• Users Online: 918
  • Print this page
  • Email this page
ORIGINAL ARTICLE
Year : 2019  |  Volume : 8  |  Issue : 2  |  Page : 104-109

Prediction of mortality risk in patients with traffic injury: A case study in tabriz hospitals, Iran


1 Department of Health Services Management, Faculty of Management and Medical Informatics, Tabriz University of Medical Sciences, Tabriz, Iran
2 Road Traffic Injury Research Center, Tabriz University of Medical Sciences, Tabriz, Iran
3 Iranian Center of Excellence in Health Management, School of Management and Medical Informatics, Tabriz University of Medical Sciences, Tabriz, Iran
4 Emergency Medicine Research Team, Tabriz University of Medical Sciences, Tabriz, Iran

Correspondence Address:
Dr. Ali Janati
Iranian Center of Excellence in Health Management, School of Management and Medical Informatics, Tabriz University of Medical Sciences, Tabriz
Iran
Login to access the Email id

Source of Support: None, Conflict of Interest: None


DOI: 10.4103/atr.atr_5_19

Get Permissions

Background: Trauma caused by traffic accidents is one of the main causes of mortality in the world. The trauma is a time-dependent condition. Trauma scoring systems help service providers to determine the severity of the injury and mortality risk and provide appropriate and timely services. This study aimed to predict mortality risk in patients with traffic injuries in Tabriz hospitals. Materials and Methods: This descriptive cross-sectional study included 11,238 traffic-injured patients. Databases of the emergency medicine service and forensic medicine were used to collect information. Glasgow Coma Scale, Age, and Systolic Blood Pressure (GAP) scoring system, binary logistic regression model, odds ratio with 95% confidence interval, and sensitivity and specificity were used to predict mortality. Results: Overall, 71 cases of death were identified. Pedestrians had the most rates of deaths with 31 cases (43.66%). Head trauma with 31 cases (43.66%) was the main cause of death. Mean (standard deviation) of the GAP score was 21.8 (1.8). The death rates in high-, moderate-, and low-risk groups were 22.4%, 3.18%, and 0.42%, respectively. The likelihood of death in people with saturation of oxygen (SO2) ≤95 was 1.96 times higher than those with SO2>95. The likelihood of death increased by 0.001 times each year. Furthermore, when the GAP score was ≤18, sensitivity was 64%, and for the GAP score of ≤10, sensitivity was 15.5%. Conclusion: GAP score seems to be a reliable and easy-to-use scoring method for predicting traffic injury mortality in an Iranian setting and yields reasonable results concerning international standards.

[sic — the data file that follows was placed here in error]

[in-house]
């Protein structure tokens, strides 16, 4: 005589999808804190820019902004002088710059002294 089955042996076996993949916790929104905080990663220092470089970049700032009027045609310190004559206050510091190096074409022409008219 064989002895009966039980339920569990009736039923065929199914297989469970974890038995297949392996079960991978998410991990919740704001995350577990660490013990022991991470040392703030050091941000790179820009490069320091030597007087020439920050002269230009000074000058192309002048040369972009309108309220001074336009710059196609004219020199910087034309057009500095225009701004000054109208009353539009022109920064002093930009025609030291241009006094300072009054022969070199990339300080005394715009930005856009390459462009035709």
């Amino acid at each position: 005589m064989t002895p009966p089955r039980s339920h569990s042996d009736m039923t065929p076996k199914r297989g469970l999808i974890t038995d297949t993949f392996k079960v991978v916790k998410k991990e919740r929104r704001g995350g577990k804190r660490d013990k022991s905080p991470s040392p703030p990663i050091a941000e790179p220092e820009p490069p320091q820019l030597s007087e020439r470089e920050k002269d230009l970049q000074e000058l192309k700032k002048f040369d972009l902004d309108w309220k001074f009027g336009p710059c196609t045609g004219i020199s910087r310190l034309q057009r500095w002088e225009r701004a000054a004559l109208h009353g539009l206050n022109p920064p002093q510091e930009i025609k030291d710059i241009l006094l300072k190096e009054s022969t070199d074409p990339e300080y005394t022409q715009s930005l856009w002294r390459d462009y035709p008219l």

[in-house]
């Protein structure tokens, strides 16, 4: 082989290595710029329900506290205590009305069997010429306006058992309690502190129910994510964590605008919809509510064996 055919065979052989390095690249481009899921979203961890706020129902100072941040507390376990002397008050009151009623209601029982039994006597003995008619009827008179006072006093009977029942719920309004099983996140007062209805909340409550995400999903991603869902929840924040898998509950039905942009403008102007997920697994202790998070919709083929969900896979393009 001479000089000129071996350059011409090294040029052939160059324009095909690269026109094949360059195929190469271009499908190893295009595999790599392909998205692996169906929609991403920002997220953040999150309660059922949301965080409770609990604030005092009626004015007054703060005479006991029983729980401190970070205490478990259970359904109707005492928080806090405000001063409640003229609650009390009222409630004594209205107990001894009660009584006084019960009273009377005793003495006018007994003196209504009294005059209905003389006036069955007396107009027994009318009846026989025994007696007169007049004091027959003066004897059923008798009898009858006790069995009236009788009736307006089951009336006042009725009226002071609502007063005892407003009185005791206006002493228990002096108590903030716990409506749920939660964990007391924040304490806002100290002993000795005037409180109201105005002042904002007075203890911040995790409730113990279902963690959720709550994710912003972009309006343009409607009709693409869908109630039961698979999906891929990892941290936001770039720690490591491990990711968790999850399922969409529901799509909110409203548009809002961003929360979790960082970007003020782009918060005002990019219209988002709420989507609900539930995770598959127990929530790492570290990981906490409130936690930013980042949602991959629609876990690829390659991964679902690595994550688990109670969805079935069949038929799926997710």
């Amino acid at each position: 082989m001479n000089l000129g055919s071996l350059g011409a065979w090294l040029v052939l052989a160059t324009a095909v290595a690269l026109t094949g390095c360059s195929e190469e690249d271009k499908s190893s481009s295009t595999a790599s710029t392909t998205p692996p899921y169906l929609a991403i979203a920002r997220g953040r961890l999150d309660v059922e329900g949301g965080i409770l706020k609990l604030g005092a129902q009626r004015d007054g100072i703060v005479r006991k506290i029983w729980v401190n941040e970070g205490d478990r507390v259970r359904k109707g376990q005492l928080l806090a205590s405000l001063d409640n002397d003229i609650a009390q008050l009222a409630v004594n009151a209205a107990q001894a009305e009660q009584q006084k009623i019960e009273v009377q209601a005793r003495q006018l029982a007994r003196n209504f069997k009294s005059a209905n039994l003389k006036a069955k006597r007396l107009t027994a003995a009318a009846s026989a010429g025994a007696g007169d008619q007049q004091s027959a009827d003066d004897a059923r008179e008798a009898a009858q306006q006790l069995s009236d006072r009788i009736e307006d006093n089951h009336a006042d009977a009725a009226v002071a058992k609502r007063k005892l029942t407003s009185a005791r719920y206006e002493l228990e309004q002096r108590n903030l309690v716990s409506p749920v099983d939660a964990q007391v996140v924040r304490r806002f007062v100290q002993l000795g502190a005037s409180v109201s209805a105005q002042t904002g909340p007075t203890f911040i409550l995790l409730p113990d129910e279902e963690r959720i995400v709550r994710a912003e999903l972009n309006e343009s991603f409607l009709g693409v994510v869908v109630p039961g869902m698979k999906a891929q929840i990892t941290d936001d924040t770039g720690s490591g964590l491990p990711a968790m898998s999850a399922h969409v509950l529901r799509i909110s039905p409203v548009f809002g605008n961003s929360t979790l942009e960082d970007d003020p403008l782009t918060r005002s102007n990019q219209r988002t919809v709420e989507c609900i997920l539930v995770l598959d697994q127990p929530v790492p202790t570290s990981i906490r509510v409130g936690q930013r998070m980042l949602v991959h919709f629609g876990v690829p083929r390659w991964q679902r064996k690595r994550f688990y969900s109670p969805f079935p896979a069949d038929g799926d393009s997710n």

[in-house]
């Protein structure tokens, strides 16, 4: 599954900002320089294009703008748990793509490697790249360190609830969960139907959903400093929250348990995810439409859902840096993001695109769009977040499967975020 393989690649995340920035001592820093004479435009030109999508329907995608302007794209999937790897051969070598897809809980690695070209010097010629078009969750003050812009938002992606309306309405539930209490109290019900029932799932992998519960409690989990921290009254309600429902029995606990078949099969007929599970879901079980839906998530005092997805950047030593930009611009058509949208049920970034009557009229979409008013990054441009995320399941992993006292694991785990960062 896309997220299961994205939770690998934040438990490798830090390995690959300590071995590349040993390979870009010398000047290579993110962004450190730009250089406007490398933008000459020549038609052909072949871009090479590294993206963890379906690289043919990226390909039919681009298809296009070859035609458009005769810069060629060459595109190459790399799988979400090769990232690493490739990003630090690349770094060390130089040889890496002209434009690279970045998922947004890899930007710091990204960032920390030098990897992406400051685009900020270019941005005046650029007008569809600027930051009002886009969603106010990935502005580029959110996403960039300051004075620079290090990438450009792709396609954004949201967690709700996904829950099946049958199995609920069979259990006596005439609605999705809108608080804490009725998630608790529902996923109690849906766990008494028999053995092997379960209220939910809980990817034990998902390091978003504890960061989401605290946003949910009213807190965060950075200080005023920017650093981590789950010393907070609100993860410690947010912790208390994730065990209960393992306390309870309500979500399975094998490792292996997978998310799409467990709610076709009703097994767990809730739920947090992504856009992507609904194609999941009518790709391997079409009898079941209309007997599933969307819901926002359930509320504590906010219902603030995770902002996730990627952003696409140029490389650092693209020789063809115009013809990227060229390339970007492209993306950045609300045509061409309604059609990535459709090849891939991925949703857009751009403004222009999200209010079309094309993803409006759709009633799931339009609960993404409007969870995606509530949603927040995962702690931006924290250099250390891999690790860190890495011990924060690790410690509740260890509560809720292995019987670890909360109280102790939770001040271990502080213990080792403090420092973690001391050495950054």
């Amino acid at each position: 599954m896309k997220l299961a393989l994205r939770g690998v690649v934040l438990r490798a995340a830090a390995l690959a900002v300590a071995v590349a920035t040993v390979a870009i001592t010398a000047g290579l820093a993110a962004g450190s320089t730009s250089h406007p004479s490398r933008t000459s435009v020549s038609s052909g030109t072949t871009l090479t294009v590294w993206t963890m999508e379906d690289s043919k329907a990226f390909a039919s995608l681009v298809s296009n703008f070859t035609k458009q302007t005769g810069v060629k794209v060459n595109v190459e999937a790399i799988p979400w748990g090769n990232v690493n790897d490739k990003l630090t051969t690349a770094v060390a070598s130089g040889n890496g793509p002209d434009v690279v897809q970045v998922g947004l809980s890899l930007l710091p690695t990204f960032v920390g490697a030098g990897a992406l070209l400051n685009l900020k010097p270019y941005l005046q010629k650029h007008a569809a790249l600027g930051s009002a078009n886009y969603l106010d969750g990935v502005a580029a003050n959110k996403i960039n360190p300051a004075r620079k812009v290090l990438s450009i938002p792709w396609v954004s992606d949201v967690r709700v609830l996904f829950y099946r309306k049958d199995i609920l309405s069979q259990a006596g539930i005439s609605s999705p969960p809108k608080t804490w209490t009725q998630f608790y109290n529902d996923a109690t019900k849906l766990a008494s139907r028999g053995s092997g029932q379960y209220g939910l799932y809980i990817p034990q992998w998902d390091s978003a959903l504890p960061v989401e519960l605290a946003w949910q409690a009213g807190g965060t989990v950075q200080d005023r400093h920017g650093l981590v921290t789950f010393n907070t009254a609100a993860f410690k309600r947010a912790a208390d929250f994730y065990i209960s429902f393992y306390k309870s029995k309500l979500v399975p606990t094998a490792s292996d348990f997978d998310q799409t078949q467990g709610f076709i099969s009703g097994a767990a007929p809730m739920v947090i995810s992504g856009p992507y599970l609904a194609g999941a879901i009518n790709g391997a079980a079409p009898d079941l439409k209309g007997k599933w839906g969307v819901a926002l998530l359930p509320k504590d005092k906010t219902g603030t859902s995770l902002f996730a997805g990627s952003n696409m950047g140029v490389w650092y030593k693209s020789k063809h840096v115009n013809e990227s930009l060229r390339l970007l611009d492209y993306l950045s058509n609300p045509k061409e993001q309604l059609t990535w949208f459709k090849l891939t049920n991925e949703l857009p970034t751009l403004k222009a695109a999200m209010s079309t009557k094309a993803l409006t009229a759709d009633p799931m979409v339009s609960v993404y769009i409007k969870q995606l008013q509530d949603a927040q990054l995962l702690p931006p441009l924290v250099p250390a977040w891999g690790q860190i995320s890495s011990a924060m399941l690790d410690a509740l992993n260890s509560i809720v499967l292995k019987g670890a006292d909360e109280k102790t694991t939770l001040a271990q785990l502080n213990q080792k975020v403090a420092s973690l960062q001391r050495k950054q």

[FULL TEXT] [PDF]*
Print this article     Email this article
 Next article
 Previous article
 Table of Contents

 Similar in PUBMED
   Search Pubmed for
   Search in Google Scholar for
 Related articles
 Citation Manager
 Access Statistics
 Reader Comments
 Email Alert *
 Add to My List *
 * Requires registration (Free)
 

 Article Access Statistics
    Viewed34    
    Printed3    
    Emailed0    
    PDF Downloaded28    
    Comments [Add]    

Recommend this journal